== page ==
A third-plus Canadians can’t afford their lifestyle

For good or bad, some things never seem to change.

For good or bad, some things never seem to change.

Take Canadians and their finances for example. In a survey conducted 10 years ago 37 per cent of Canadians said thought they would not be able to afford their lifestyle in 2017.

They were right. Today, a follow-up survey shows that 36 per cent of Canadians feel have had to cut back on some of their purchases, proving they were correct in their prediction a decade ago.

Canadians’ pessimism about their finances also extends out into the future, with 39 per cent saying they feel they will have to cut back on spending and their lifestyle 10 years in the future.

“While we’ve seen a lot of changes in the past 10 years, if Canadians are making accurate predictions about their future lifestyle it’s a sign they have a realistic understanding of their finances,” says Carol Bezaire, vice president of tax, estate and strategic philanthropy for Mackenzie Investments.

Pessimism appears to be greatest in the Atlantic Provinces, where more than half of residents believe they will not be able to afford the same lifestyle in 10 years, a big leap from 27 per cent who gave the same response 10 years ago.

In general Canadians pessimism about the future comes from their fears about the impact inflation could have on their money, they haven’t saved enough money for their retirement and low salary expectations. Most expect a salary increase of only one to five per cent over the next 10 years, the same range that salaries have increased in the last decade.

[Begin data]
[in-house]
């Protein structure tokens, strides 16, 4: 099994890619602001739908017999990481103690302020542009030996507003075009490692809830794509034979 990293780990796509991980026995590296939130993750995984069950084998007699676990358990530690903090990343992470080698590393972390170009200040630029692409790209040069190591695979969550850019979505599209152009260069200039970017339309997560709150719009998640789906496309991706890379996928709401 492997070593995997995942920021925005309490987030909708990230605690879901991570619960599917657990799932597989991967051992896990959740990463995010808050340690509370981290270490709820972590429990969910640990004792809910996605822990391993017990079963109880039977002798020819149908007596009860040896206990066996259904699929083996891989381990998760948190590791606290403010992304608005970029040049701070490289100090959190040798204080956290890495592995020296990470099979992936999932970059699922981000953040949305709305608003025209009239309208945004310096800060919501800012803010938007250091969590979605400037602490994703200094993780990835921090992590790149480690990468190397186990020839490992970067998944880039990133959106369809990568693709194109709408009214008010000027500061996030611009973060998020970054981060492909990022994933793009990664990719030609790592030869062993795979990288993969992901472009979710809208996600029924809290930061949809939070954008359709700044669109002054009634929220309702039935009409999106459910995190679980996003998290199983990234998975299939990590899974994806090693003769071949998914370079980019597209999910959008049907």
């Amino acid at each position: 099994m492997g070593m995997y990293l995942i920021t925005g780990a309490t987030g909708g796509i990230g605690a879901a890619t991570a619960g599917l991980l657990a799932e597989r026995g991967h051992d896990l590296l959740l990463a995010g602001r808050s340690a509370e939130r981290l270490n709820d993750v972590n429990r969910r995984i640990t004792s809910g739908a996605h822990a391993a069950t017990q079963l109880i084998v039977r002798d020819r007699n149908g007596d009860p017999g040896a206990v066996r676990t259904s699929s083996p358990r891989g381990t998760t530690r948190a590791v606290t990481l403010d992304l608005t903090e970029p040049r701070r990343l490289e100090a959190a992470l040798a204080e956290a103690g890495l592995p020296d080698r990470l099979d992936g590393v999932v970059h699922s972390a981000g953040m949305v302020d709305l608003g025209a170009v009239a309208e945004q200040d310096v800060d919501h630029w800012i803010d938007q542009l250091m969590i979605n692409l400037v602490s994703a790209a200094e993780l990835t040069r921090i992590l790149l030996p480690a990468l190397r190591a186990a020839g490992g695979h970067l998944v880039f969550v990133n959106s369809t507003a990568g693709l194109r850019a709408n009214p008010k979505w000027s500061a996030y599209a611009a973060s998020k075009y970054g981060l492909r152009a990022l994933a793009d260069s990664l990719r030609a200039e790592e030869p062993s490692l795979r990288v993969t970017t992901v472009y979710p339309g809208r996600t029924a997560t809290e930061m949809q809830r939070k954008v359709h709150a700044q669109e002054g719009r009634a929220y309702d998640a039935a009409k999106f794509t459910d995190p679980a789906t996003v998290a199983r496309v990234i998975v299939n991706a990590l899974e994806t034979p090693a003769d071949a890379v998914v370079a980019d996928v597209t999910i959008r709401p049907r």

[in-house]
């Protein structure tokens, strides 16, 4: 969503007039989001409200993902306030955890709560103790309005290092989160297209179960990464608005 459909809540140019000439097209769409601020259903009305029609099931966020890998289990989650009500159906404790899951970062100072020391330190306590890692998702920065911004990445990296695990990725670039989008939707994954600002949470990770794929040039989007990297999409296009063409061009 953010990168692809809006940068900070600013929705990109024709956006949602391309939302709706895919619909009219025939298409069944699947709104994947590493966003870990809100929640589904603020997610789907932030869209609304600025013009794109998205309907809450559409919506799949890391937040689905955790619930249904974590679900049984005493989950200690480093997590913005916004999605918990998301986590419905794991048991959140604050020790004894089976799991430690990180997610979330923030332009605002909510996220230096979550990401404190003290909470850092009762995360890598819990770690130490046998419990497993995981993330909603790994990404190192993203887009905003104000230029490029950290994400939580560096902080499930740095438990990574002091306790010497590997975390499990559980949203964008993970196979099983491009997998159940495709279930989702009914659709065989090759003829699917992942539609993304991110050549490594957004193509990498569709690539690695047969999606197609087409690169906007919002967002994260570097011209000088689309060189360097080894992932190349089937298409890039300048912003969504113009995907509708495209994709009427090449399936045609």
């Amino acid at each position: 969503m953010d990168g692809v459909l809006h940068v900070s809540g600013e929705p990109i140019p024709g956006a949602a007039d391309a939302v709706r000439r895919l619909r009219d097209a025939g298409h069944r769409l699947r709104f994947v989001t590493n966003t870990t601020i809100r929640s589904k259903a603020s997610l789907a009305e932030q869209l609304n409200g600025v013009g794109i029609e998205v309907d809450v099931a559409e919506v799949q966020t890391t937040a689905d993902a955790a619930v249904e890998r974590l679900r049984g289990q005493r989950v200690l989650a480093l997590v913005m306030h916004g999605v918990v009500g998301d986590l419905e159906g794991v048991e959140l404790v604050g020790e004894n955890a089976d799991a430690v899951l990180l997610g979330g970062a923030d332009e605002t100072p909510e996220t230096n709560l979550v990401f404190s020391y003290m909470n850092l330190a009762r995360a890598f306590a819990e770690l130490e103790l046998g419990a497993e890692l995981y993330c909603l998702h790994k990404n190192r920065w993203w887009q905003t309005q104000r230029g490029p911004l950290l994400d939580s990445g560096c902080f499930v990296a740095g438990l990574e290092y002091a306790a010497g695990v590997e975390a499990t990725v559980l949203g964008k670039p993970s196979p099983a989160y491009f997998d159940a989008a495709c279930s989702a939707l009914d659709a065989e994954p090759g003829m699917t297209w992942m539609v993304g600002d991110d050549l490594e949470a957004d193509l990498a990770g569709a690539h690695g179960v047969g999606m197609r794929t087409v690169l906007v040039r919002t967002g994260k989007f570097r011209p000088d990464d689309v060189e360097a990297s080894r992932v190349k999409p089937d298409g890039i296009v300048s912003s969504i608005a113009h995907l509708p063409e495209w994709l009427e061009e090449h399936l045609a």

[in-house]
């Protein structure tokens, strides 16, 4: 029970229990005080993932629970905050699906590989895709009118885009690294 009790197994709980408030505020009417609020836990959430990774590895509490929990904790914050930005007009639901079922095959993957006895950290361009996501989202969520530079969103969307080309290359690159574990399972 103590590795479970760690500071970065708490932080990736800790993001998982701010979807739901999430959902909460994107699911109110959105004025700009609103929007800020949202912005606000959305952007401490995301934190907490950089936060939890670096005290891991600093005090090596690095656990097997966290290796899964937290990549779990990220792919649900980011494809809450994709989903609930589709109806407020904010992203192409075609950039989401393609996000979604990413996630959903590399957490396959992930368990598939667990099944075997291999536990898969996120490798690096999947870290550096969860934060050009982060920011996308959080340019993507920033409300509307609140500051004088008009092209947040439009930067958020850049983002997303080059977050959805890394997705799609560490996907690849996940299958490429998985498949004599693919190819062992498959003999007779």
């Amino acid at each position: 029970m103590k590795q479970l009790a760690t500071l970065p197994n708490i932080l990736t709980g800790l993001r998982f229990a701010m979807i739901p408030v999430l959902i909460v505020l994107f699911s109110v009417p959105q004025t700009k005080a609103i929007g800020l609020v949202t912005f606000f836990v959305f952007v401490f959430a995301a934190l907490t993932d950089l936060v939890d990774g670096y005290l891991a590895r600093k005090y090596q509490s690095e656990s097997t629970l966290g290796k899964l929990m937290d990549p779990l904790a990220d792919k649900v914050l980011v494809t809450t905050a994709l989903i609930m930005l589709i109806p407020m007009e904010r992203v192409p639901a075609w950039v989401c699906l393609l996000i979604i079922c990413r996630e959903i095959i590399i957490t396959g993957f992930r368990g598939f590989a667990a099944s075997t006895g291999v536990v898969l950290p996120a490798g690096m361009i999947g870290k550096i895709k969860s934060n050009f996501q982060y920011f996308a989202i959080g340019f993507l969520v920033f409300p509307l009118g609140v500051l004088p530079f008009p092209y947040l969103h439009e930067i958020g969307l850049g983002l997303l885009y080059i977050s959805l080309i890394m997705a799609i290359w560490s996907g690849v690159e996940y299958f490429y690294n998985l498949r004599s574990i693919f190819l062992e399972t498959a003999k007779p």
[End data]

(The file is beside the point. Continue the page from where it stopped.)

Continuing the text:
The report also found that Canadians who are closer to retirement are even less secure about their financial future.

Of those in the 55 to 64 and over 65 age categories, less than 35 per cent believe they are on track to meet their financial goals.

Canadians also aren’t contributing to their RRSPs and they are not overly confident about their investment options for retirement savings.

Thirty five per cent don’t contribute to an RRSP while 29 per cent feel indifferent, 23 per cent feel overwhelmed and 20 per cent are confused about their retirement saving investment options.

“With all that is happening in the economy and in the markets, people really need a financial plan and an adviser,” Bezaire said in an interview. “More and more people today are self-employed, working part-time or are consulting and may not have employer-sponsored pension plans. As well there is a lot of volatility in the markets these days. The goal should be to create a sound financial strategy to ensure you don’t have to give up any of the things you enjoy today.”

The lack of financial planning by Canadians may be correlated with a deficiency in seeking out financial advice. The survey found that 58 of Canadians do not use the services of a financial adviser.

However, those who do use an adviser tend to be more knowledgeable about financial products than those who don’t. Almost 70 per cent of people who use an adviser knew that mutual funds could be held in an RRSP compared to 35 per cent of those who don’t have an adviser.

“People seemed to be confused about what to invest in,” Bezaire says. “You need to get an adviser to help you with that. People who worry about their financial future but don’t have a plan are like people who worry about getting lost but don’t use a map. Both a plan and a map are easily available, both reduce a lot of stress and both typically help you reach your desired destination.”

Talbot Boggs is a Toronto-based business communications professional who has worked with national news organizations, magazines and corporations in the finance, retail, manufacturing and other industrial sectors.

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